Besides prayer and merit, the sacraments, in particular baptism, are required for the attainment of eternal life. As we have seen, baptism is requisite for eternal life in the sense that one who has not attained the use of reason, and who is not martyred for the faith of Christ will not achieve the beatific vision apart from the actual reception of the sacrament of baptism. One who has reached the use of reason finds it necessary also. However, the intention of receiving baptism, which may, of course, be implicit, is at least necessary for eternal salvation, so that, as a matter of fact no person will be saved apart from the influence of this sacrament. And, since baptism is the sacrament which gives the character, the power by which we are enabled to receive the other sacraments, and in particular to make the Eucharist our own, the Eucharist is requisite in the sense that a person will not be saved independently of the Blessed Sacrament.

Among these things which are necessary for salvation, prayer, of course, holds its own place. These requisites for salvation are not separate and independent factors, but realities which are intimately connected one with the other. If, in the designs of God’s providence they are all requisite, it is not that the path of salvation is thereby made more difficult, but that, in their perfection they demand one another. Prayer is not merely a requirement added to merit and the sacraments without any intrinsic reason. It is connected with merit by the fact that the same charity which is the principle of merit is the very love which should, of its very nature, express itself in prayer. And the sacraments of the Church are themselves expressions of a faith which is meant to illuminate prayer.

C. There is, however, one difference between the effect of prayer and merit which should be noted in connection with the necessity of prayer. For a person who has reached the use of reason, final perseverance is, of course, a necessary prelude for the attainment of eternal life. Final perseverance is the actual and effective conjunction of death with the state of habitual grace. Now, this final perseverance cannot be merited by any act, or any group of acts which man can perform here on earth.2 In other words, there is no act which we can perform which can earn for us in strict justice the privilege and the special grace of dying in the love and friendship of God, living the life of an adopted child of God in the mystical body of Jesus Christ, His Son.

But this final perseverance can be procured by prayer, and as a matter of fact will be obtained only by those who actually pray. Such is the teaching of the Catholic Church, expressed in the book De Dono Perseverantiae of St. Augustine. “It is evident that God will give some things, like the beginning of faith, even to those who do not pray, and that He has reserved other things, like perseverance to the end, exclusively for those who pray.”3 That same teaching is brought out by the Second Council of Orange: “The help of God must always be implored, even by those who have been born again (through baptism) and healed (of the wound of sin) in order that they may arrive at a good end and that they may continue in the good work.”4 The same final perseverance which cannot be merited can and must be obtained through prayer.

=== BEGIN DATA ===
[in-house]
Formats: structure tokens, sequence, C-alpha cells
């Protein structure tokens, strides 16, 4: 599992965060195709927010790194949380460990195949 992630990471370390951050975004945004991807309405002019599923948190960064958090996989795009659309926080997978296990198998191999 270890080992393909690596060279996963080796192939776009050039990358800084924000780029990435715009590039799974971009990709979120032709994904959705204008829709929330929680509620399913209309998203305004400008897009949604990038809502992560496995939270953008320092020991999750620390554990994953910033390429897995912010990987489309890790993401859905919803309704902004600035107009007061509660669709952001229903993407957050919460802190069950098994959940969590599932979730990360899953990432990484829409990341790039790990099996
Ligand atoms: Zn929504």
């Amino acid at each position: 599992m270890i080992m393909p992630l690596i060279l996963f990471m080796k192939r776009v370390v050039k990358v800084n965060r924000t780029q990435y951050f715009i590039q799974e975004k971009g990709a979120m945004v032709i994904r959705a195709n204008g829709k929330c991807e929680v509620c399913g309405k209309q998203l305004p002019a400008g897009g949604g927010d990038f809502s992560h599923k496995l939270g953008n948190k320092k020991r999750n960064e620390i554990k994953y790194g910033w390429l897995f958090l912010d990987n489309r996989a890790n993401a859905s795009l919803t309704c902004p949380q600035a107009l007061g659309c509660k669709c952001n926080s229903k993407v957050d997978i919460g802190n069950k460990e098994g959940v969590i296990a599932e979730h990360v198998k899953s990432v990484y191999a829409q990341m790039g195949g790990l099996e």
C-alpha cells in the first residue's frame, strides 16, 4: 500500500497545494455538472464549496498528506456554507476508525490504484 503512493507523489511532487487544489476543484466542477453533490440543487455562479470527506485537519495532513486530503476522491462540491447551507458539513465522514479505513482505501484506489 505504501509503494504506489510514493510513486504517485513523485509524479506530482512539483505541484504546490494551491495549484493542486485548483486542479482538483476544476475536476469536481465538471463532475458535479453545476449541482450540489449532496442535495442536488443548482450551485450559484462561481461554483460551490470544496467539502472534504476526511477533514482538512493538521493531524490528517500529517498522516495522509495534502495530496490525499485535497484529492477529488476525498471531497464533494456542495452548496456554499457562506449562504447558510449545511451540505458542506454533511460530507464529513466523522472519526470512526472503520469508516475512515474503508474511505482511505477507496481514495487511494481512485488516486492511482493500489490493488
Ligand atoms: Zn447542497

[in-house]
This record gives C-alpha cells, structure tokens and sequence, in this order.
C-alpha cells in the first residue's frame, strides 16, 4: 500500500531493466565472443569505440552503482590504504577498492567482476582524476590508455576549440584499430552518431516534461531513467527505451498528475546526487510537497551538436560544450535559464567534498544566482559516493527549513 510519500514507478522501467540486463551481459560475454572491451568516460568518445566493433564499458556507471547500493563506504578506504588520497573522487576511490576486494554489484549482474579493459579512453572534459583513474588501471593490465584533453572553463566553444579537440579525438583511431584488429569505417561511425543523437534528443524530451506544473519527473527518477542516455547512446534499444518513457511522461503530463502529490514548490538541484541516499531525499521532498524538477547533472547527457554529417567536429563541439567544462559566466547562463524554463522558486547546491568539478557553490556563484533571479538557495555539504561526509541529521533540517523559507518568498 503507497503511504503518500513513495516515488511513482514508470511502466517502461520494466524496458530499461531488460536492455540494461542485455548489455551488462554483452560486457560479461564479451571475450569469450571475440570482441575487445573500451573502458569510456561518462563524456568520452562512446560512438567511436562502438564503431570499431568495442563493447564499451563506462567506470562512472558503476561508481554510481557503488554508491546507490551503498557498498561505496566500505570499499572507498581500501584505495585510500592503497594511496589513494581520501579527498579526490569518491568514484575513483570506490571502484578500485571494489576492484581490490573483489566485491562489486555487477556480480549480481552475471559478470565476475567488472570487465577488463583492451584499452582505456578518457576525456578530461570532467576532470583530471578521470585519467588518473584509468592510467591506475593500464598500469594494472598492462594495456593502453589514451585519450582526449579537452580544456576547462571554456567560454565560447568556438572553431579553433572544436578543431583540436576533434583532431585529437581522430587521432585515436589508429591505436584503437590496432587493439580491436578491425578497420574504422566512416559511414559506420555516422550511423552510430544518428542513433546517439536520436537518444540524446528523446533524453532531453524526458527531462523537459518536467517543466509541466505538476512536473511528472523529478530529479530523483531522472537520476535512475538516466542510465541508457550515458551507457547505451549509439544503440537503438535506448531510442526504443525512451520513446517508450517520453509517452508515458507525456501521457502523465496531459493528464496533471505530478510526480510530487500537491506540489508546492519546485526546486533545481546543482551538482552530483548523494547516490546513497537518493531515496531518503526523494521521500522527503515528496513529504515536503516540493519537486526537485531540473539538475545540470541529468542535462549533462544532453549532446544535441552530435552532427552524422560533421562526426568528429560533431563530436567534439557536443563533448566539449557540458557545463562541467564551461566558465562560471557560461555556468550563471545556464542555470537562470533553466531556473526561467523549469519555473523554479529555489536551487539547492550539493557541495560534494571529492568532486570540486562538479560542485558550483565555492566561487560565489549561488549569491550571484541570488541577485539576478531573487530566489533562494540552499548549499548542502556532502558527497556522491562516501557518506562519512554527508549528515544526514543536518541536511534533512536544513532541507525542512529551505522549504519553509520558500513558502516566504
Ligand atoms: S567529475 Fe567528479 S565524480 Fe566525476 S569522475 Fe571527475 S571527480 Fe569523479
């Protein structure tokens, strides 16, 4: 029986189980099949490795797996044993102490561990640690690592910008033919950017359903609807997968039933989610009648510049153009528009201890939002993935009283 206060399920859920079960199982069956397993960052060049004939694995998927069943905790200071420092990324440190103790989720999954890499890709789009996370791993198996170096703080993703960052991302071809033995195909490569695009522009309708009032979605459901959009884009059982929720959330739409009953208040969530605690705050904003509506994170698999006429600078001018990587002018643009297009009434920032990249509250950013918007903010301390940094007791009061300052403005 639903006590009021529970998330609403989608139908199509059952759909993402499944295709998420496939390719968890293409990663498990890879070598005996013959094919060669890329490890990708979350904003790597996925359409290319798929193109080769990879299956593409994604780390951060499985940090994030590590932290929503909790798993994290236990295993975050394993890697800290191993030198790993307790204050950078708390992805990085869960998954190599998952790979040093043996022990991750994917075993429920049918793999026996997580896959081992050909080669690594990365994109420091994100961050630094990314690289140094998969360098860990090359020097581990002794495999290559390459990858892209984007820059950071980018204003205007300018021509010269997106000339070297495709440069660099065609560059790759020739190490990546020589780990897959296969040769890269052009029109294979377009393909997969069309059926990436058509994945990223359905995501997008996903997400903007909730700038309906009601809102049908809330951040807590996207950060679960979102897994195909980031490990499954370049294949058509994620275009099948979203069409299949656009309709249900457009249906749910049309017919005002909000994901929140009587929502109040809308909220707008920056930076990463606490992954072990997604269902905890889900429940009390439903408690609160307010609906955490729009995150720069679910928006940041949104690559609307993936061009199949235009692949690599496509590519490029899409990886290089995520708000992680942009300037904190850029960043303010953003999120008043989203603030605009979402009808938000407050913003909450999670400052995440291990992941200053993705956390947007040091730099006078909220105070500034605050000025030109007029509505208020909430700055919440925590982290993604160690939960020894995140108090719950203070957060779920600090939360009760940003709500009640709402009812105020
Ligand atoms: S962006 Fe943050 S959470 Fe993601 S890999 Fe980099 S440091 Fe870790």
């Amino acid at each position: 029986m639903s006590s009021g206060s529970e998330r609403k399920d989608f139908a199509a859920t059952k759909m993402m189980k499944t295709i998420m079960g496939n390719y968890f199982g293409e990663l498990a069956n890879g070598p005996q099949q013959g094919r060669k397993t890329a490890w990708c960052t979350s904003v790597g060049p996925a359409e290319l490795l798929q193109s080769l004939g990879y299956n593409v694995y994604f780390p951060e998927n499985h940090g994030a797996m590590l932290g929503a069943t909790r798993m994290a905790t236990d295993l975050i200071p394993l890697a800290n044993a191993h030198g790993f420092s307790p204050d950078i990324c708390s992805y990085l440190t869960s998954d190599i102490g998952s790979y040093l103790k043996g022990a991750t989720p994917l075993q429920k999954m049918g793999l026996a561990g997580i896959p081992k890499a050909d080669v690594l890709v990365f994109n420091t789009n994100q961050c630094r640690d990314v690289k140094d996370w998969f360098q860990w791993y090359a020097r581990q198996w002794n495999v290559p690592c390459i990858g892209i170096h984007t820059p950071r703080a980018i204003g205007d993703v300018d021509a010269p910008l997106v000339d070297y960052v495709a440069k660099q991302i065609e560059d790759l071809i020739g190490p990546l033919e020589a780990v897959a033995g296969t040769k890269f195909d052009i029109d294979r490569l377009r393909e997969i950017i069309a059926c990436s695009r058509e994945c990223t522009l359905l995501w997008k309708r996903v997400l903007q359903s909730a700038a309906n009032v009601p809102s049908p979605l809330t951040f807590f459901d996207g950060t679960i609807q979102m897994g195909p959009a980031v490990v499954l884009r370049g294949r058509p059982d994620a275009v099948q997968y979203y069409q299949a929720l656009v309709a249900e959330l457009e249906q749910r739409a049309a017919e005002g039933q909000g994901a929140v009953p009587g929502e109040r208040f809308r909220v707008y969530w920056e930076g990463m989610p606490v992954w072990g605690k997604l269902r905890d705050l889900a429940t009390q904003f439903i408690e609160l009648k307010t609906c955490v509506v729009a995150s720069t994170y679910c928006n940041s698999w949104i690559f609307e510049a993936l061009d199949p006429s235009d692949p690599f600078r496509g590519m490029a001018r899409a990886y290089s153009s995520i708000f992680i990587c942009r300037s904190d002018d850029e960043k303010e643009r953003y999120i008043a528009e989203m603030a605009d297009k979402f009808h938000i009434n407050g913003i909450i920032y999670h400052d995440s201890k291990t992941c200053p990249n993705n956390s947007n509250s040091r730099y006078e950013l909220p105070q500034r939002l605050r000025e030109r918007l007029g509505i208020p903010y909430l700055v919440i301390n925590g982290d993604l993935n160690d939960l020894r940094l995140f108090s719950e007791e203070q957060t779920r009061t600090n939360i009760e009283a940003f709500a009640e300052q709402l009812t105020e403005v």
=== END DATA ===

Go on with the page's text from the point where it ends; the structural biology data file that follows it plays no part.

There are, as we shall see at the proper time, certain conditions under which prayer is infallibly efficacious, certain conditions under which prayer will always obtain the favor it asks from God.5 Among those conditions are two which have a direct bearing on the matter in question, the notion of the necessity of prayer. In order infallibly to attain the object it begs from God prayer must be said for one’s self, and for things which are requisite for salvation. In the light of this fact we see that prayer is not only something necessary for the attainment of salvation, but is a force, which, if exercised properly, will inevitably procure that salvation for us. Naturally prayer said for others is efficacious also, and, as we shall see, it is a matter of precept to a certain extent at least. But it is possible that there should be an obstacle to the reception of the favor that is begged from God on the part of the one for whom it is asked when the beneficiary is a person distinct from the one who says the prayer.

It is imperative, for the proper appreciation of prayer, that we should realize the meaning of this necessity. It is requisite that we should see the teaching on the necessity of prayer in its objective meaning, rather than merely as a practical inducement to prayer. Prayer, that act which is defined as the petition of fitting things from God, is such that, in the decrees of the divine providence, a man will not persevere to the end of his life without it. If he does not ask God for this privilege, he will not die in the state of grace, and as a result, despite his achievements in this world, his life always will have been a failure of the most miserable sort. And if he does make use of the instrument of prayer, and he prays properly, he will infallibly obtain the gift of final perseverance for himself. That is the importance and the necessity of prayer. We must not allow ourselves to overlook or to neglect the truth of that necessity.